On very wet Day 60 of the trip, June 24th, we spent the afternoon driving up what used to be called the Granduc Road out of Stewart. I picked up a copy of the “Glacier Highway and Salmon Glacier Self Guided Auto Tour” brochure (available as a 2.3 MB pdf download) at the Visitor Information Centre, and the very helpful woman there said that the road was only open as far as the Salmon Glacier, the last she heard. I hoped, though, to be able to drive beyond that, perhaps as far as the old Granduc mine site where I worked in 1975.
To orient you, here’s a map of our entire route for the afternoon, from the auto tour brochure.
We left Stewart at 11:15, pausing briefly along the harbor to see if the boom boats were working. No, it was all quiet. It was not a good day to be heading into the mountains, with ragged clouds and a light rain, but it was worth a try.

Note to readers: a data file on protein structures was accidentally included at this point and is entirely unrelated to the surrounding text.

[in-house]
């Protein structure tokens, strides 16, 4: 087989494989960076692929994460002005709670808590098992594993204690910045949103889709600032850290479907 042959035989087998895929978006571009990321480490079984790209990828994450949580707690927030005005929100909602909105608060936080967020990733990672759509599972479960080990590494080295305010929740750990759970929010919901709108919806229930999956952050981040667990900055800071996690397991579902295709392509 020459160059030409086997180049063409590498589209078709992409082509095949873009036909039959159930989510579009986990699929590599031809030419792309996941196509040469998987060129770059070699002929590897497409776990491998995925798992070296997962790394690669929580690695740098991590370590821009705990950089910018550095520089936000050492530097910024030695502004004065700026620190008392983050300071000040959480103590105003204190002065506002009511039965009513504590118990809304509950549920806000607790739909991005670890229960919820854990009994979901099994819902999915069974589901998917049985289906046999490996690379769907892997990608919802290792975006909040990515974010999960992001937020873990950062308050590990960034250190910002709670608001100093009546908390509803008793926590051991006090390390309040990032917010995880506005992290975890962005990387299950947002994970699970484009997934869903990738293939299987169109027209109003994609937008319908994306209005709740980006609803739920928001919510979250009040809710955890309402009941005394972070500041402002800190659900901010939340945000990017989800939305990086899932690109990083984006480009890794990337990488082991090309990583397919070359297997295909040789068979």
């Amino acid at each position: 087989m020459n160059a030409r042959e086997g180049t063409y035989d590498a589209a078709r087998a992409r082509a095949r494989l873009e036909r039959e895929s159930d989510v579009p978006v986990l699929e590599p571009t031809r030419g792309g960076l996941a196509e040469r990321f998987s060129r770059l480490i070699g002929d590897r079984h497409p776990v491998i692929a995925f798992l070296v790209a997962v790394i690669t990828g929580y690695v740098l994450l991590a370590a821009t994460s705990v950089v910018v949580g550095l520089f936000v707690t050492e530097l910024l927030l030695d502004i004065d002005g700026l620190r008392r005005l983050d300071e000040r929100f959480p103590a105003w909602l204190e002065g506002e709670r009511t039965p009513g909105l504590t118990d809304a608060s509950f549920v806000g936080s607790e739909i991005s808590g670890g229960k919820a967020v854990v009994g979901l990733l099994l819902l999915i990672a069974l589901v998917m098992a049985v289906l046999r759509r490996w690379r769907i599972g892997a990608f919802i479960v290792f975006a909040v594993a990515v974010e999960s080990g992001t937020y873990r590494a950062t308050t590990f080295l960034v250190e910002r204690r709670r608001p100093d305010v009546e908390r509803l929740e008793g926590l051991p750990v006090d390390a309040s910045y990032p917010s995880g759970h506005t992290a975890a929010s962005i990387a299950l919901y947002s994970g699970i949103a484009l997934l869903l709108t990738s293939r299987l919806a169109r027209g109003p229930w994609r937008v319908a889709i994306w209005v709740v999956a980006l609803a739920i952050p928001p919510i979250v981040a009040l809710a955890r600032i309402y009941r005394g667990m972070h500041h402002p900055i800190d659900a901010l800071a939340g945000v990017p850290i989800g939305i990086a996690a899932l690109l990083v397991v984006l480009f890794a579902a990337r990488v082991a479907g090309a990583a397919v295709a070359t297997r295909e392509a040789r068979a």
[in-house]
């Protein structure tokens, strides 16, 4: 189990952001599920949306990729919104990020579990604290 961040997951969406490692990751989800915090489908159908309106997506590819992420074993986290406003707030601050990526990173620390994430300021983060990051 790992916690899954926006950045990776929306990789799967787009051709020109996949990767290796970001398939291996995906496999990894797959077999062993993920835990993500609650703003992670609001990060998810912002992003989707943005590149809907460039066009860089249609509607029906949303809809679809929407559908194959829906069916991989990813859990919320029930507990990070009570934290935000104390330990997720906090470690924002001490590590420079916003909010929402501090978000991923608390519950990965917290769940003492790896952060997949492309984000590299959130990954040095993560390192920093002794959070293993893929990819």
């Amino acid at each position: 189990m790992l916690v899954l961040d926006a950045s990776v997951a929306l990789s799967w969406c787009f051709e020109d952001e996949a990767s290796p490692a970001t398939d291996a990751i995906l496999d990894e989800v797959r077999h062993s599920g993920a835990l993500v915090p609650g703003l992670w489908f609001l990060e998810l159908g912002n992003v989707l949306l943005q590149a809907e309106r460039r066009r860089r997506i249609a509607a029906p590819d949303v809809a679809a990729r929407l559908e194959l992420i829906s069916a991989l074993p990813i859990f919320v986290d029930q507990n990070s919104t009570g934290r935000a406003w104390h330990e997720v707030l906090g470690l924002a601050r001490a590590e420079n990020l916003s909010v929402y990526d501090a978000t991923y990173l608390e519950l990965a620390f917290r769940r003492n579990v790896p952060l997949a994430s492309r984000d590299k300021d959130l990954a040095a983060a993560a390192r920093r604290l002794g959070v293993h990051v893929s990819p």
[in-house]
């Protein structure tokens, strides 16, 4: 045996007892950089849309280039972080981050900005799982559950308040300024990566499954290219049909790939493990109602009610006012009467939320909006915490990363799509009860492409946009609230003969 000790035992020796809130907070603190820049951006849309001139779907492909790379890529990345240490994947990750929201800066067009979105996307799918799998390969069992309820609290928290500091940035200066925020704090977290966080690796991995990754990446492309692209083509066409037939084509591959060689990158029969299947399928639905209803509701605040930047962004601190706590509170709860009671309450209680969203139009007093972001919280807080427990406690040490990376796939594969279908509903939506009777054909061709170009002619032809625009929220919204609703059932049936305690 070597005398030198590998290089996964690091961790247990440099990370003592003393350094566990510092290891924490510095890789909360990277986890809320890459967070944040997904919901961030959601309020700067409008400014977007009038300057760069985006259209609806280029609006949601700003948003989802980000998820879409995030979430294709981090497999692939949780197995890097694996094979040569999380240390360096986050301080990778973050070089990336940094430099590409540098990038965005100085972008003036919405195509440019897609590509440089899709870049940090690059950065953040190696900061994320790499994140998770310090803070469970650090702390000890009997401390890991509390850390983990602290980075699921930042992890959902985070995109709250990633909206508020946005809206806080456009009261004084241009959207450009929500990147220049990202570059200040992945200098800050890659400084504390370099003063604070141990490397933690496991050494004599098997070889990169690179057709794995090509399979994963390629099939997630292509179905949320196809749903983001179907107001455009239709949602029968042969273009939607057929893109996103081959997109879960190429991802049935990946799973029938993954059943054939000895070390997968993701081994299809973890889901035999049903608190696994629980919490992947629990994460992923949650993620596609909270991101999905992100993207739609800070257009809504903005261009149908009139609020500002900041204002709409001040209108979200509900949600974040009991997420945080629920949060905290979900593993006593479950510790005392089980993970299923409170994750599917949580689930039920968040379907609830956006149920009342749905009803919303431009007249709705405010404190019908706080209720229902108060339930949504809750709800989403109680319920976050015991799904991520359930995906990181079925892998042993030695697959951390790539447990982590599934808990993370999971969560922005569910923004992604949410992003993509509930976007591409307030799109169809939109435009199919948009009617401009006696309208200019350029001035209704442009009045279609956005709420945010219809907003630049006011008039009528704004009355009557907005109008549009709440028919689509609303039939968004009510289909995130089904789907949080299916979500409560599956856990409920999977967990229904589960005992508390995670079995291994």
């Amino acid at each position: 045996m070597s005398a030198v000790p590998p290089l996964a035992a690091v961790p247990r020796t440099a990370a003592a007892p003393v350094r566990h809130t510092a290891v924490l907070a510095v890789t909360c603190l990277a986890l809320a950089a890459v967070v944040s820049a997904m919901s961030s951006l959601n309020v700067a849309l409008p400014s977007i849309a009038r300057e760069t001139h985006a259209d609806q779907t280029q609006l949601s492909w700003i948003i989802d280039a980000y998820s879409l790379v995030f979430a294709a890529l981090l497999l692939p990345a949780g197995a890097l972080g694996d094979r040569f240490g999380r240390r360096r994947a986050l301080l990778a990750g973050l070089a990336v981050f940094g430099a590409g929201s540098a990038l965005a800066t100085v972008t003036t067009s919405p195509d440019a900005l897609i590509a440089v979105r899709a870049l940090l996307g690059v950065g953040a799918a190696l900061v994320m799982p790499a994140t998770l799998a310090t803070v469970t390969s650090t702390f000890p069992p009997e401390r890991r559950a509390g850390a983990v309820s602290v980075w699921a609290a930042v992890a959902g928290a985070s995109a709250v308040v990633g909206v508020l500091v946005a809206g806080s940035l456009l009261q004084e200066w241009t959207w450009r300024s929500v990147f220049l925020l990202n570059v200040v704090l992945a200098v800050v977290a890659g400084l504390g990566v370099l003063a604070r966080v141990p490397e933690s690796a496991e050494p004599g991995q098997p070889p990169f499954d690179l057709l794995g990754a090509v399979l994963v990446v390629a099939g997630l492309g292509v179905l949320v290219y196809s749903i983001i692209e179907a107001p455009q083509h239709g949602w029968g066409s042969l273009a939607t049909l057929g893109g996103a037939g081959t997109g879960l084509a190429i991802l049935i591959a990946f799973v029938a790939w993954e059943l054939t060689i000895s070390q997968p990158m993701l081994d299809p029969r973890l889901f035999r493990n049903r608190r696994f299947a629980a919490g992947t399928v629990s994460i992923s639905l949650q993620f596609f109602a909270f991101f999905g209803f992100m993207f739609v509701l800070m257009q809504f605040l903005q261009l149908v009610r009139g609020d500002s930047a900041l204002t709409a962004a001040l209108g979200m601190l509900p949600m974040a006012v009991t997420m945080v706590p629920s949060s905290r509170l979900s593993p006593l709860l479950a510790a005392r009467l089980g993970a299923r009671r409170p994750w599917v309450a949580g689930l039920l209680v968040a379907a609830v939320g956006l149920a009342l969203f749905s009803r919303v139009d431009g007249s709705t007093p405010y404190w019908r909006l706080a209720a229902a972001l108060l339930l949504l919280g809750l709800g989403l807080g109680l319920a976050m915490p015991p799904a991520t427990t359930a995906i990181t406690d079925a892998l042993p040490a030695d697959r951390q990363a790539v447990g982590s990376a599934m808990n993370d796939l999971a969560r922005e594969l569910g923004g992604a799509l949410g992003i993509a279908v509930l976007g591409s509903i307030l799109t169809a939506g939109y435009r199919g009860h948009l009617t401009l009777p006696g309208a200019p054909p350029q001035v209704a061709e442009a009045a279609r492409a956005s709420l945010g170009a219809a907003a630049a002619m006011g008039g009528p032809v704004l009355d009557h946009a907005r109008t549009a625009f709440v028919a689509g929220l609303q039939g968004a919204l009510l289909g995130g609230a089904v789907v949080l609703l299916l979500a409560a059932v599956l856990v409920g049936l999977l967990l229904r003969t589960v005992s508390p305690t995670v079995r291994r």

Northbound along the Salmon River at 10:30.
The clouds were high enough that I was actually pleased with the photo potential. Sunshine is great, of course, but misty clouds like this show the reality of coastal BC and Alaska.
At 7.6 km / 4.7 mile (from the Stewart Visitor Information Centre) is Moose Pond, named for the Loyal Order of Moose, a fraternal organization, not because moose are seen here.
At 10.0 km / 6.2 mile, I stopped for a look at the start of the Titan Trail. This 8-km / 5-mi trail was built to access the Titan Mine in 1922. It looks like a good option on a dry day.
The Titan trailhead parking lot is the ends of pavement. These signs warn that construction can be expected for the next 50 km (which is the entire road). The signs were installed by Pretium Resources, which is set to go into production at the Brucejack gold mine on their Valley of the Kings property at the end of the road this summer. They have built a new access road that joins Highway 37 south of Treaty Creek, though.